There's been much media discussion lately on letting our kids fail. There was the Atlantic article "Why Parents Need to Let our Children Fail" in January, the Babble follow-up "Why Parents Can't Let Their Children Fail" in February, and a Huffington Post essay called "Why Parents Should Let Their Kids Fail" just this month. The focus of these articles is that our kids can't learn to bounce back unless they screw up in the first place. Good point. But there's something missing from all these articles: the necessity of allowing our kids to see us fail. It is one thing to give our kids permission to mess up and quite another to show them how we blow it and then move on.
I decided recently to make a point of sharing one of my own professional setbacks (okay, fine, failures) with my 8-year-old daughter Risa. It happened when I found out that I didn't receive a competitive film grant. I'd worked my butt off on that application, sent it in, and then had to wait six long months for a response. The email from the grant foundation showed up in my inbox weeks ago, and I held my breath and crossed my fingers as I opened it. "Dear Applicant: We regret to inform you..." NO! NO! I made myself read on: "Due to the large number of applicants who applied this year..." Argh, I didn't need to read the rest. I've had my share of rejections over the years -- as has every creative -- but they sting every single time. I wanted to cry, throw a hissy fit, and then put the rejection behind me and move on.
Instead, I made myself share it that night with Risa, and told her how frustrated and disappointed I was given how much time I'd put into it. "Wow, what are you going to do?" she asked. I told her that my plan was to go back and figure out why I was not chosen so that I would be better prepared for the next application process. Wasn't I frustrated though, she wanted to know. Extremely, I told her, which is why I wouldn't call the foundation until I moved through my anger and hurt. I told her that I was feeling too fragile and didn't think I'd be open to feedback right then. "How long will it take until you're ready?" Risa asked. I told her I wasn't sure so I'd just have to pay attention to my feelings, and I'd keep her posted.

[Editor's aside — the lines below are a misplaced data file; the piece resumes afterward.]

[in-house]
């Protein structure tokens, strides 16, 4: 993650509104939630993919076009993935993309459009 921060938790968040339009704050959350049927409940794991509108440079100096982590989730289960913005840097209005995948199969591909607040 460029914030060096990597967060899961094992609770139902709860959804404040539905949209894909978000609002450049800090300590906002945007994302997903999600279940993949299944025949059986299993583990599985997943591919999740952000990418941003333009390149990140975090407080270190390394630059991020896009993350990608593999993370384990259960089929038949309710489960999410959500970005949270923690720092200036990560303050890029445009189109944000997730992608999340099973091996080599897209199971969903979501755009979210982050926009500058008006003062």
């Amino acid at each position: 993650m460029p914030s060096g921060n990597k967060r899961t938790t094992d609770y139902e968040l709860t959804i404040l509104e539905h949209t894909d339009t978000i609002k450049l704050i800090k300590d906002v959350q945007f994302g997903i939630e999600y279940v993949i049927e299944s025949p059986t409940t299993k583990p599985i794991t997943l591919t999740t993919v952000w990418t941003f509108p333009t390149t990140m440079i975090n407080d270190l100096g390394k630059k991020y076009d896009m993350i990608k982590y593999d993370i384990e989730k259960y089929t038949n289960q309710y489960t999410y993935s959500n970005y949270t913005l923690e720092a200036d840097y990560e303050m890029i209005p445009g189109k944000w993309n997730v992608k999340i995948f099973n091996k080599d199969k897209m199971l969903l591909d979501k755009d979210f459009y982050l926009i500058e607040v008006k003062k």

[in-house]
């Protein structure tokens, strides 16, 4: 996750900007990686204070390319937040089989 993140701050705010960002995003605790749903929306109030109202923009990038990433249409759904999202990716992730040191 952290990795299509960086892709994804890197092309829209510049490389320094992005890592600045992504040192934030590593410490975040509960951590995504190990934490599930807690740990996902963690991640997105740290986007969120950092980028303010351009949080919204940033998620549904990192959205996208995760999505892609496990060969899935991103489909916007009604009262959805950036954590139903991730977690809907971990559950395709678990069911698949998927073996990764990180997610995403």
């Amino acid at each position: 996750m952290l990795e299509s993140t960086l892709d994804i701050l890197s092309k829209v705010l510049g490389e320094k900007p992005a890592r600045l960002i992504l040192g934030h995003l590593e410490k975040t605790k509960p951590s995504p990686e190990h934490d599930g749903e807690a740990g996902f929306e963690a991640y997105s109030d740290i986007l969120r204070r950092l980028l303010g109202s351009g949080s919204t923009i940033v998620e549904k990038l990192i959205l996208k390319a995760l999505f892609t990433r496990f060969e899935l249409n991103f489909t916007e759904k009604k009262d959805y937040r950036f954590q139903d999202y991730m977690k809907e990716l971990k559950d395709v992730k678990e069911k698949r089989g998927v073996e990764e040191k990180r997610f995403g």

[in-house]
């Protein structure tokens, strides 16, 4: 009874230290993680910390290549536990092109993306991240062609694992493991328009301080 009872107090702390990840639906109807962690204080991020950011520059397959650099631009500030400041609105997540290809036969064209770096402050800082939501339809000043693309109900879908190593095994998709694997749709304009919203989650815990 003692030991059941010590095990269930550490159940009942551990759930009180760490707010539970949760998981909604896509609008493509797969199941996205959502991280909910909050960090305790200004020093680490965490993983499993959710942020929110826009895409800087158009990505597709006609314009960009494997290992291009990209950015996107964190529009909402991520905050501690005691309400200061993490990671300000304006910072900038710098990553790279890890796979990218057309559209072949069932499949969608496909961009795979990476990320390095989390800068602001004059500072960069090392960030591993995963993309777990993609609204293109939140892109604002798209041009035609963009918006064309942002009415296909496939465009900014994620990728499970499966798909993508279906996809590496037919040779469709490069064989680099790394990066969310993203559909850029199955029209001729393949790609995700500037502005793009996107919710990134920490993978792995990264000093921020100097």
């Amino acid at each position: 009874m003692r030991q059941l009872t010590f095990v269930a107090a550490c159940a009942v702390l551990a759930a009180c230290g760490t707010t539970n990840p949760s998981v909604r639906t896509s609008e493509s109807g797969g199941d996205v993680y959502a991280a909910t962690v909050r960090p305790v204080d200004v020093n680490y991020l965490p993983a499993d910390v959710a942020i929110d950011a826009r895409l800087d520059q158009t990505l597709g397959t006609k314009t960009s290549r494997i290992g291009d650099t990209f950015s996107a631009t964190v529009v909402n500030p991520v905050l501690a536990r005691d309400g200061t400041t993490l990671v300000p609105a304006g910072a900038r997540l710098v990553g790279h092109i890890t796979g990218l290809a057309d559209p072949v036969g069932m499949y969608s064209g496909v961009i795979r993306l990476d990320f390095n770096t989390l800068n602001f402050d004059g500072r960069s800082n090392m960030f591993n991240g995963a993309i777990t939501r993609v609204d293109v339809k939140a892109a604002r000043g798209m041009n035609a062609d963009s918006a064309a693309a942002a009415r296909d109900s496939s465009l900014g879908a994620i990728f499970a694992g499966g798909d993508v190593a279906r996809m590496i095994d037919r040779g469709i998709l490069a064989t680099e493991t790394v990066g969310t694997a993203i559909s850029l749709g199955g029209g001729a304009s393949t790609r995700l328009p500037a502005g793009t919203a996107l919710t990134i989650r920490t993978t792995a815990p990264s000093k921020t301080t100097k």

Approximately one week later, I was still bummed but ready, and I called the foundation to ask what I could have done differently. (I was lucky because most of these foundations are so inundated with applications that they don't take the time to give feedback.) On our phone call, I asked the program director what was missing for her in my proposal, and she told me that she liked the topic and characters but didn't understand where the big conflict was. I had thought it was obvious; it wasn't. I had failed to spell out what was at stake in my proposal, which was my job. Drats. I wanted to kick myself but also knew that this was, thankfully, a mistake that was fixable next time.
That evening, I told my daughter about the exchange, what I'd learned, and that I planned to use this woman's advice in the future. Risa wanted to know if I was still upset, and I told her yes, but less so than the week before, and I knew from experience I'd be even less upset in another week. I reminded her how she felt when she didn't get a solo in her school's holiday concert, and while that too stung, the hurt eased every day until she stopped thinking about it. "I don't think about that at all anymore," she piped in enthusiastically. I added that I was proud that I can still learn from my mistakes. She asked if she could go play X-Box Kinnect Sports. (Sigh.) Well, I know that I at least planted the seeds for this ongoing life lesson.
It is hard and even painful to share our rejections with our children. We want them to see us in the shiniest possible light, and learn from our successes and victories. Showing off our achievements is a piece of cake. If we really want our kids to learn how to recover from failures (and see us as humans), we have to be willing to reveal our own "F," bruised egos and healing process. That is how you teach a kid that it is okay to fail.